Carbon fibers

Carbon fibers or carbon fibres (alternatively CF, graphite fiber or graphite fibre) are fibers about 5 to 10 micrometers (0.00020–0.00039 in) in diameter and composed mostly of carbon atoms.[1] Carbon fibers have several advantages: high stiffness, high tensile strength, high strength to weight ratio, high chemical resistance, high-temperature tolerance, and low thermal expansion.[2] These properties have made carbon fiber very popular in aerospace, civil engineering, military, motorsports, and other competition sports. However, they are relatively expensive compared to similar fibers, such as glass fiber, basalt fibers, or plastic fibers.[3]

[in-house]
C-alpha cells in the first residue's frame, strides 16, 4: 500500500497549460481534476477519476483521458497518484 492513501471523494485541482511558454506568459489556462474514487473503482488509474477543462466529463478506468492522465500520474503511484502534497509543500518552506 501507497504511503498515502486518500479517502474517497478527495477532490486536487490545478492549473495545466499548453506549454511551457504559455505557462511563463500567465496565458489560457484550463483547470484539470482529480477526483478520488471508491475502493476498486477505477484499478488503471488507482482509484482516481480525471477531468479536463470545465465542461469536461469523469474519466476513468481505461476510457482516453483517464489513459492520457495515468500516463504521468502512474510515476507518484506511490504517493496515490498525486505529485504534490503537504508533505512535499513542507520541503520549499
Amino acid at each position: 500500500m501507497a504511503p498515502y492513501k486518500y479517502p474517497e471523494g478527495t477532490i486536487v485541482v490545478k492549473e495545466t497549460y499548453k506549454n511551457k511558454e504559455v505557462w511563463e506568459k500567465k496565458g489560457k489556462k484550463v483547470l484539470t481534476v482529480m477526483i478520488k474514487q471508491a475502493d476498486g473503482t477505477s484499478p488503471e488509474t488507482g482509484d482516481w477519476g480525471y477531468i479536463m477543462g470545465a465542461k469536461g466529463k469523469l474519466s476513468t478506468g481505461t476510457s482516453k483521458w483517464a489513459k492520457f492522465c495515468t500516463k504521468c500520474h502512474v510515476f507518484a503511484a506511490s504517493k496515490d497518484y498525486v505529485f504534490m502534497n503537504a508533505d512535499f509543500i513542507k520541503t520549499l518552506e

Fabric made of woven carbon filaments

To produce a carbon fiber, the carbon atoms are bonded together in crystals that are more or less aligned parallel to the fiber's long axis as the crystal alignment gives the fiber a high strength-to-volume ratio (in other words, it is strong for its size). Several thousand carbon fibers are bundled together to form a tow, which may be used by itself or woven into a fabric.

Carbon fibers are usually combined with other materials to form a composite. For example, when permeated with a plastic resin and baked, it forms carbon-fiber-reinforced polymer (often referred to as carbon fiber), which has a very high strength-to-weight ratio and is extremely rigid although somewhat brittle. Carbon fibers are also composited with other materials, such as graphite, to form reinforced carbon-carbon composites, which have a very high heat tolerance.


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